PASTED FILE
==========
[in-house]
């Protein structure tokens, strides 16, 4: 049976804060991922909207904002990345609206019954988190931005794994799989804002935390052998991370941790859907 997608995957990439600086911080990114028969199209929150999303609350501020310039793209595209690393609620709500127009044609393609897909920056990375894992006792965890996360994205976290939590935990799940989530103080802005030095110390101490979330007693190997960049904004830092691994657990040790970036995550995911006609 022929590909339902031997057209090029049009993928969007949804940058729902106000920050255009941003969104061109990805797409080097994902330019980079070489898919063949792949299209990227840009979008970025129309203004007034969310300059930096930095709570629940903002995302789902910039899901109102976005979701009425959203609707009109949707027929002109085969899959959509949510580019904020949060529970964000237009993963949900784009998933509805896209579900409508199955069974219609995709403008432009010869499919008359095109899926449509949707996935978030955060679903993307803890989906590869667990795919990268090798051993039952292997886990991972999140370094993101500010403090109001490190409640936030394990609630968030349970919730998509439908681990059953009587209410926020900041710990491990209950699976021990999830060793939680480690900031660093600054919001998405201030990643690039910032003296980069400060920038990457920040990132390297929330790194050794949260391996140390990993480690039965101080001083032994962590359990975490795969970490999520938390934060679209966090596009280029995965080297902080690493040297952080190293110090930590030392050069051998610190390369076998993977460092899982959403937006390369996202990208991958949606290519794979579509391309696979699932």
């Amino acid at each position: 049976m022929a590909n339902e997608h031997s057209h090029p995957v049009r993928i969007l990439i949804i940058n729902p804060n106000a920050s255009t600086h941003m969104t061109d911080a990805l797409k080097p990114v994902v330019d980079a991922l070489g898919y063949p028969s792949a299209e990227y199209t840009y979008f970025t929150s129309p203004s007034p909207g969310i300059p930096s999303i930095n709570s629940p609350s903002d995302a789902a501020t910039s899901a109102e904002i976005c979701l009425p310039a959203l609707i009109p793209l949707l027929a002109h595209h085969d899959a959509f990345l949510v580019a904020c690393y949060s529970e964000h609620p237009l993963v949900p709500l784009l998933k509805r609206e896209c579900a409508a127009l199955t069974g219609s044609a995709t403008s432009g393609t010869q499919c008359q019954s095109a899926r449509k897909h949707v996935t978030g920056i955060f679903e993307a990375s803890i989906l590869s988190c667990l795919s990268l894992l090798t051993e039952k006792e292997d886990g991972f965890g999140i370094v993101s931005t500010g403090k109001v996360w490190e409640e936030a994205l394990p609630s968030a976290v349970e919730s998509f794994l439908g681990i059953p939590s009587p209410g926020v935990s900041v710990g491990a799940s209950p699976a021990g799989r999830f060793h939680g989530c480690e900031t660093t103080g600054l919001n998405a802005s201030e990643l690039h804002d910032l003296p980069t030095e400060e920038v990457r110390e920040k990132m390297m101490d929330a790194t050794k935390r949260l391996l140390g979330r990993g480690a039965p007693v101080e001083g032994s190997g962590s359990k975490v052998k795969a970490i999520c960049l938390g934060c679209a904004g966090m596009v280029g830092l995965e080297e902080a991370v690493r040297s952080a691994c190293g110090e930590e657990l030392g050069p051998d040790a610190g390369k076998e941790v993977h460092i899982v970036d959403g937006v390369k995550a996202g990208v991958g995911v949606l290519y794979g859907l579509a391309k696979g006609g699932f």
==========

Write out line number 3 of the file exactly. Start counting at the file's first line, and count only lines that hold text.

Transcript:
């Amino acid at each position: 049976m022929a590909n339902e997608h031997s057209h090029p995957v049009r993928i969007l990439i949804i940058n729902p804060n106000a920050s255009t600086h941003m969104t061109d911080a990805l797409k080097p990114v994902v330019d980079a991922l070489g898919y063949p028969s792949a299209e990227y199209t840009y979008f970025t929150s129309p203004s007034p909207g969310i300059p930096s999303i930095n709570s629940p609350s903002d995302a789902a501020t910039s899901a109102e904002i976005c979701l009425p310039a959203l609707i009109p793209l949707l027929a002109h595209h085969d899959a959509f990345l949510v580019a904020c690393y949060s529970e964000h609620p237009l993963v949900p709500l784009l998933k509805r609206e896209c579900a409508a127009l199955t069974g219609s044609a995709t403008s432009g393609t010869q499919c008359q019954s095109a899926r449509k897909h949707v996935t978030g920056i955060f679903e993307a990375s803890i989906l590869s988190c667990l795919s990268l894992l090798t051993e039952k006792e292997d886990g991972f965890g999140i370094v993101s931005t500010g403090k109001v996360w490190e409640e936030a994205l394990p609630s968030a976290v349970e919730s998509f794994l439908g681990i059953p939590s009587p209410g926020v935990s900041v710990g491990a799940s209950p699976a021990g799989r999830f060793h939680g989530c480690e900031t660093t103080g600054l919001n998405a802005s201030e990643l690039h804002d910032l003296p980069t030095e400060e920038v990457r110390e920040k990132m390297m101490d929330a790194t050794k935390r949260l391996l140390g979330r990993g480690a039965p007693v101080e001083g032994s190997g962590s359990k975490v052998k795969a970490i999520c960049l938390g934060c679209a904004g966090m596009v280029g830092l995965e080297e902080a991370v690493r040297s952080a691994c190293g110090e930590e657990l030392g050069p051998d040790a610190g390369k076998e941790v993977h460092i899982v970036d959403g937006v390369k995550a996202g990208v991958g995911v949606l290519y794979g859907l579509a391309k696979g006609g699932f």